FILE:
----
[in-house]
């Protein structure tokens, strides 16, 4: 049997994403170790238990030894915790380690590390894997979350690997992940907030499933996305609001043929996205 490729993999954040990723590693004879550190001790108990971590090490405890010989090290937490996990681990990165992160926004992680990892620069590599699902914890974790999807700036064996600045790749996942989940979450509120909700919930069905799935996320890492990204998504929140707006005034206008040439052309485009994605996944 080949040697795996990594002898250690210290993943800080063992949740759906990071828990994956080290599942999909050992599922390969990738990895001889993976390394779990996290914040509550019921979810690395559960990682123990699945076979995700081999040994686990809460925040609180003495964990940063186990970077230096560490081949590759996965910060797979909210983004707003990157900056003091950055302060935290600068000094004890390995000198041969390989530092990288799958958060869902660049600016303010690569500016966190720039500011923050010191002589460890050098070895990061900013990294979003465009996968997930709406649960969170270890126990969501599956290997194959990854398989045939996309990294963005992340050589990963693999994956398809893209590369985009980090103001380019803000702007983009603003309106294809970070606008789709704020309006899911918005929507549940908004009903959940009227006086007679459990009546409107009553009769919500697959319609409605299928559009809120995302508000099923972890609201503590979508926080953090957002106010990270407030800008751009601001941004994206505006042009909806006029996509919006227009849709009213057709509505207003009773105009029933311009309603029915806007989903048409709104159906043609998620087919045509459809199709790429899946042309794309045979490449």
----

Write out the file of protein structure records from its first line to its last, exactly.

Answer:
[in-house]
């Protein structure tokens, strides 16, 4: 049997994403170790238990030894915790380690590390894997979350690997992940907030499933996305609001043929996205 490729993999954040990723590693004879550190001790108990971590090490405890010989090290937490996990681990990165992160926004992680990892620069590599699902914890974790999807700036064996600045790749996942989940979450509120909700919930069905799935996320890492990204998504929140707006005034206008040439052309485009994605996944 080949040697795996990594002898250690210290993943800080063992949740759906990071828990994956080290599942999909050992599922390969990738990895001889993976390394779990996290914040509550019921979810690395559960990682123990699945076979995700081999040994686990809460925040609180003495964990940063186990970077230096560490081949590759996965910060797979909210983004707003990157900056003091950055302060935290600068000094004890390995000198041969390989530092990288799958958060869902660049600016303010690569500016966190720039500011923050010191002589460890050098070895990061900013990294979003465009996968997930709406649960969170270890126990969501599956290997194959990854398989045939996309990294963005992340050589990963693999994956398809893209590369985009980090103001380019803000702007983009603003309106294809970070606008789709704020309006899911918005929507549940908004009903959940009227006086007679459990009546409107009553009769919500697959319609409605299928559009809120995302508000099923972890609201503590979508926080953090957002106010990270407030800008751009601001941004994206505006042009909806006029996509919006227009849709009213057709509505207003009773105009029933311009309603029915806007989903048409709104159906043609998620087919045509459809199709790429899946042309794309045979490449």